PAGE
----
Why you need an SSL certificate?
You may have built a personal blog using WordPress on a VPS or Web Hosting. Unfortunately, WordPress sends username and password in plain text by default when logging in. And if your IDC does poorly on isolating network for virtual servers, other VPS/Web Hosting users may sniff and catch your password — a quite dangerous situation.
It’s not WP’s fault to send plain-text password, because most blog owners can only utilize port 80 (HTTP port, non-encrypted). However if you have the access to configure to use port 443 (HTTPS port, ‘S’ for secure), you are recommended to utilize this port for better safety.
Publicly-authenticated certs vs Self-signed ones
HTTPS usually uses SSL for encryption. SSL requires a certificate to (1) encrypt your network communication (2) identify that you are visiting the right site.
If you have both purposes, you should buy an publicly-authenticated SSL certificate. Price ranges from free (StartCom) or several bucks (GoDaddy), to hundreds of dollars (VeriSign).
But if you have only purpose 1, then a self-signed SSL certificate is well enough. For example, you just want to encrypt your password of your little blog when logging in, and are fairly sure no one will fake your website.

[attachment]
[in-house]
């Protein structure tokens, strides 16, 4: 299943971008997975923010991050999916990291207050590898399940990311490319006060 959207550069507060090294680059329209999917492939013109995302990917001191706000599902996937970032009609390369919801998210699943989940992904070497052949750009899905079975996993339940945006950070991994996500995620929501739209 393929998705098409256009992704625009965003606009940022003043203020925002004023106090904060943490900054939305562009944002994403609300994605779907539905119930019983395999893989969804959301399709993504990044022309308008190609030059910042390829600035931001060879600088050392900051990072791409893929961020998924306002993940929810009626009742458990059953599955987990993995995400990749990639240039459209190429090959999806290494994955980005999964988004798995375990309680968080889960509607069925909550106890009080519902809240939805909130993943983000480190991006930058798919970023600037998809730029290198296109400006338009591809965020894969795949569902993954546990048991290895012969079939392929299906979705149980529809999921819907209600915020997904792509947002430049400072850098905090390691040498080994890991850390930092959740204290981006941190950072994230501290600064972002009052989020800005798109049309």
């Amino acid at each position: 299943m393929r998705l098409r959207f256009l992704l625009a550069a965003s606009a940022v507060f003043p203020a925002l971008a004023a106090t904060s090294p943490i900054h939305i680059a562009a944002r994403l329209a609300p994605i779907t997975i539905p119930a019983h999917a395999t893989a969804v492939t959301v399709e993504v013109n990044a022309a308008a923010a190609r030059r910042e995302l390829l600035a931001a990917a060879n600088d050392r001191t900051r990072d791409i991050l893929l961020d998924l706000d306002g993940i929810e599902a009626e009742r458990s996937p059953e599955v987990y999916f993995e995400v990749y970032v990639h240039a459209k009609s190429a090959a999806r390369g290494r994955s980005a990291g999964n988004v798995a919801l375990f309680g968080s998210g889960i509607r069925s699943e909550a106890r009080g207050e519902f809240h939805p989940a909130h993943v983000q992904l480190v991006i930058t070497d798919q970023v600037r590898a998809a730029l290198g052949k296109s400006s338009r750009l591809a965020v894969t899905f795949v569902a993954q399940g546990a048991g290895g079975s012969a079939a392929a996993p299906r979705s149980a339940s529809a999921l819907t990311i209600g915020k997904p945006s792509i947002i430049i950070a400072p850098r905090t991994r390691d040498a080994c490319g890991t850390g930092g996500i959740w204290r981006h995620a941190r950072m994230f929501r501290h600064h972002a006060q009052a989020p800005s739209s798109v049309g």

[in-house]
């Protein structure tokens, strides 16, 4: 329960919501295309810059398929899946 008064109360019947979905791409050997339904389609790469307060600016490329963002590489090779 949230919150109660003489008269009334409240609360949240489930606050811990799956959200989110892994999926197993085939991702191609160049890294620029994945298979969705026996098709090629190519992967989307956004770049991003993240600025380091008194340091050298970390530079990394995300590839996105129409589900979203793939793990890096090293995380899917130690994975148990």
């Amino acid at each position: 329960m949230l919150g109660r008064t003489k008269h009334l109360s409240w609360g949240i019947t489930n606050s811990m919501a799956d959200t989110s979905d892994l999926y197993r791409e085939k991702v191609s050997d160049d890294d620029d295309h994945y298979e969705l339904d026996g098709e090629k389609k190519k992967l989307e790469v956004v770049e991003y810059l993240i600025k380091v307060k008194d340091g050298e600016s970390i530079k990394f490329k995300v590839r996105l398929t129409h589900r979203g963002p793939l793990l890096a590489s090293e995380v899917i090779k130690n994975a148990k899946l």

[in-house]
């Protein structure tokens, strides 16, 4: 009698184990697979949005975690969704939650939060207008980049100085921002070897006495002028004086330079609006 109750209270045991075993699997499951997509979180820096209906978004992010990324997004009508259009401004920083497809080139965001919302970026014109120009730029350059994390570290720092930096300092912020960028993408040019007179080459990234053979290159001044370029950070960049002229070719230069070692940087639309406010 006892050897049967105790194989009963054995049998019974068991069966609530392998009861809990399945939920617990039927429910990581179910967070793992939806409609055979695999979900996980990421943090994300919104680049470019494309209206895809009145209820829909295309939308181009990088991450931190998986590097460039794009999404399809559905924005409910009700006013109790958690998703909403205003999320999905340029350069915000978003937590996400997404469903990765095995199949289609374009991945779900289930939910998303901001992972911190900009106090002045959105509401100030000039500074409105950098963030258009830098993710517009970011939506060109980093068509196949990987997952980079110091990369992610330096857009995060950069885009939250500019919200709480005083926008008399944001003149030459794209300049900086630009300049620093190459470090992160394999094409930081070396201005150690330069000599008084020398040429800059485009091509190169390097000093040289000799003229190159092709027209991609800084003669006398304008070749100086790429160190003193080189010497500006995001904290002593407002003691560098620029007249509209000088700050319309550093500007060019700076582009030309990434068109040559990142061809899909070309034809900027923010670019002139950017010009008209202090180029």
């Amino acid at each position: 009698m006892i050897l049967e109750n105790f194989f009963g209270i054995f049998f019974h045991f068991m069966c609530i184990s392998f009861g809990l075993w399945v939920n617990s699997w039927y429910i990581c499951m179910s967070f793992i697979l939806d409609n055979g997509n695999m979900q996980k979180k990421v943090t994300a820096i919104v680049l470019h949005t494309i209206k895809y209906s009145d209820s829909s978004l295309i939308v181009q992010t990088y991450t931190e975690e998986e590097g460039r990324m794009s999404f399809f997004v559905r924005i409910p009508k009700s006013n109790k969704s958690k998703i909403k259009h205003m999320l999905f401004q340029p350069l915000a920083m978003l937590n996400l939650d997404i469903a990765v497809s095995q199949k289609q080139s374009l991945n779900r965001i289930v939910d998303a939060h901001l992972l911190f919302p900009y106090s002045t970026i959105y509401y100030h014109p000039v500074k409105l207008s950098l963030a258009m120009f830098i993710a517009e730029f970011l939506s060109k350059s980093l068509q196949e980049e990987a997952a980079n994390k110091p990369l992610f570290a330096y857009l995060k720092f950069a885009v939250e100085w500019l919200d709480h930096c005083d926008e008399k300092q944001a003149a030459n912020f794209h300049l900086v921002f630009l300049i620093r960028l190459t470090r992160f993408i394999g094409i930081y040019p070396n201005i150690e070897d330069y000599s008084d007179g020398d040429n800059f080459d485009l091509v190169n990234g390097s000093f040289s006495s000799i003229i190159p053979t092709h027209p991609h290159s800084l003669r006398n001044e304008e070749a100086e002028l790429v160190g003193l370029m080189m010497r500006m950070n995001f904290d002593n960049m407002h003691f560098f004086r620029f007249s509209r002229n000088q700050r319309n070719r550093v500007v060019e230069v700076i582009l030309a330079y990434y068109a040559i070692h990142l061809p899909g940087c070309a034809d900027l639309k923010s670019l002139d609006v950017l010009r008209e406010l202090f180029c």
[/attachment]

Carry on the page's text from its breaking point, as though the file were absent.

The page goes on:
The only disadvantage for self-signed certs is that browsers will warn you that the website could be bogus.
CA certs vs website certs
Certificate authorities (CA) are organizations that issue certs. They constitute a hierarchy. The highest tier is root CA’s which are recorded in all browsers. Below them are intermediate CA’s which are authorized by higher CA.
Each CA has a CA cert. Root CA certs are readily recognized by browsers. Intermediate CA certs are issued and authenticated by higher CA certs and eventually by root CA certs, thus also recognized by browsers.
Each domain has a CA cert. They are issued and authenticated by CA certs, thus recognized by browsers.
If you decide to use a self-signed SSL cert, see Tutorial #1 on how to create it.